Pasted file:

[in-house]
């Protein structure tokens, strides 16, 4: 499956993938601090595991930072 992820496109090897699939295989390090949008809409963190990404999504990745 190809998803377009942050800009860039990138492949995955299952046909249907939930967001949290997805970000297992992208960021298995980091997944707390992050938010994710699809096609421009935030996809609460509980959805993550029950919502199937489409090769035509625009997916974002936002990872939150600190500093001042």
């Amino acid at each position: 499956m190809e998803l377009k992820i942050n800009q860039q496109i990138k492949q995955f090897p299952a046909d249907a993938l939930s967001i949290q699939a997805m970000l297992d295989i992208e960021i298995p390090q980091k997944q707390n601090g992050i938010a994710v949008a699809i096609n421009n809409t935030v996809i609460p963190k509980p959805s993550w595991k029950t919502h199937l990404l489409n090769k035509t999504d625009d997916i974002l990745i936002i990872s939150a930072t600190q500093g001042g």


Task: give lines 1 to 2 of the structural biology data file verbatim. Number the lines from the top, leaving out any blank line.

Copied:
[in-house]
């Protein structure tokens, strides 16, 4: 499956993938601090595991930072 992820496109090897699939295989390090949008809409963190990404999504990745 190809998803377009942050800009860039990138492949995955299952046909249907939930967001949290997805970000297992992208960021298995980091997944707390992050938010994710699809096609421009935030996809609460509980959805993550029950919502199937489409090769035509625009997916974002936002990872939150600190500093001042």